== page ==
Why do a Clinical Research Training Fellowship?

Why do a Clinical Research Training Fellowship?


Professor Moira Whyte: A CRTF allows an individual to have a period of full time research over a substantial period of time, typically three years, and usually leading to a PhD. For most candidates it’s their first prolonged period of exposure to research and it’s very much the foundation stone of a clinical academic career. Professor David Ray: For me, the purpose of the research training fellowship scheme, is to identify and support the clinical research leaders of tomorrow. So we’ve got to take the raw material of brilliant clinicians with interesting questions in their minds and give them a really supportive experience and give them the resources and opportunities to take their careers forward and to explore research. Professor Paresh Vyas: The purpose of a clinical training research fellowship is to launch a clinician scientist’s career. And it’s a really important first step. A key component of the CRTF is training, so what constitutes good training? Training will involve for a person either
training in bench science, or in methodology or in scientific process, and usually will combine more than one skill. Professor David Dockrell: I think a good training opportunity is one where there is a strong training case, where there’ll be acquisition of some good skills, where there will be the ability to develop transferable skills, and that we can see we’re going to train a future academic and set somebody on the way to becoming part of the academic workforce. Professor David Ray: What I would really like to do is get across clearly to clinicians out there who even have a passing interest in research, to really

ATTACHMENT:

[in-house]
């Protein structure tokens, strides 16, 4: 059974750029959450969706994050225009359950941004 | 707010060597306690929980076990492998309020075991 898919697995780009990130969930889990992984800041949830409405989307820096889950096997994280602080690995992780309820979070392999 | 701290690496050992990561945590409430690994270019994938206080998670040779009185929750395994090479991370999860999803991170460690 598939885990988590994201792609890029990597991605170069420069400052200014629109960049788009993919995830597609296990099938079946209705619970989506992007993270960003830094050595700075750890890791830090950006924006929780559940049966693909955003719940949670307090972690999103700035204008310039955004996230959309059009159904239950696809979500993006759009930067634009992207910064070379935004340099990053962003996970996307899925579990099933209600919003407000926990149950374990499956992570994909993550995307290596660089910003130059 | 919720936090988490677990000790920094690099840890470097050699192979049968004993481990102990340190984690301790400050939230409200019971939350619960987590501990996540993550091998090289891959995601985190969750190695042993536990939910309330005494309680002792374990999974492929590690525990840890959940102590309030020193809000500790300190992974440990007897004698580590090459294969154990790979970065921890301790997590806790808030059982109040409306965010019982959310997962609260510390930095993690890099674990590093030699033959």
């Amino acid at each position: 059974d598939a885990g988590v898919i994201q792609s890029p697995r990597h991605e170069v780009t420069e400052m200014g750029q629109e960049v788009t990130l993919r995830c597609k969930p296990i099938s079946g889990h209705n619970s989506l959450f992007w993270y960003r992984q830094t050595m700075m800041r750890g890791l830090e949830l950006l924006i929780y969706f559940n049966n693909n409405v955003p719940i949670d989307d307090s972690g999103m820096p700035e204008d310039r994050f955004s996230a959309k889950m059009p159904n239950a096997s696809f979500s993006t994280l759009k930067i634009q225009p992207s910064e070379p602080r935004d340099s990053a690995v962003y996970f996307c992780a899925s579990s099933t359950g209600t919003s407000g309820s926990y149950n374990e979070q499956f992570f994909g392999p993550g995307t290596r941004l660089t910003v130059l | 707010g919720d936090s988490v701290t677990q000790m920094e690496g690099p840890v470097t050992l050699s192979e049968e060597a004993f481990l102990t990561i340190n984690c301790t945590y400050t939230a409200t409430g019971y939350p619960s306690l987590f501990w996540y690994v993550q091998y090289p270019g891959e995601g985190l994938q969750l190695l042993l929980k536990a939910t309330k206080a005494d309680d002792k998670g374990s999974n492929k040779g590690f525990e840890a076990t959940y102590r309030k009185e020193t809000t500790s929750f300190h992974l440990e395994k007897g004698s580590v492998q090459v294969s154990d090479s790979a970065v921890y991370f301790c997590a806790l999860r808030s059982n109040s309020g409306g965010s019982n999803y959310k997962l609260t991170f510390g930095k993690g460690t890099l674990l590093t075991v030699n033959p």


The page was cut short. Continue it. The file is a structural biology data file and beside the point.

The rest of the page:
think about a clinical academic career. I accept that it may take you a bit longer
to get to your consultant status, there may be a few other risks and pitfalls along the way, but it really is a wonderful opportunity. And the community of clinical academics in the UK is vibrant, it’s very much alive. It may not be quite as immediately apparent to you when you’re working on the wards in a busy district general hospital, but it’s
out there and we’re very much enthusiastic about trying to recruit the next generation to carry on the work. Professor Ian Sabroe: So being a panel member is a fabulous and privileged opportunity to see some of the very best new researchers coming through, and every panel I’m always inspired by the quality and the breadth and the brilliance of the young doctors we see. It gives me huge hope for academic medicine in Britain in the future. Dr Hamish McAllister-Williams: I enjoy being a panel member because I learn so much from all of the projects that come through and it is so wonderful seeing, you know, bright, enthusiastic, young researchers who are just desperate to pursue a career in clinical academia. We desperately, desperately need enthusiastic, new, young clinical academics. Professor Paresh Vyas: The fellowship schemes have really helped my own career, without it I wouldn’t have been able to do what I do today, and I would love to see the next generation coming through.

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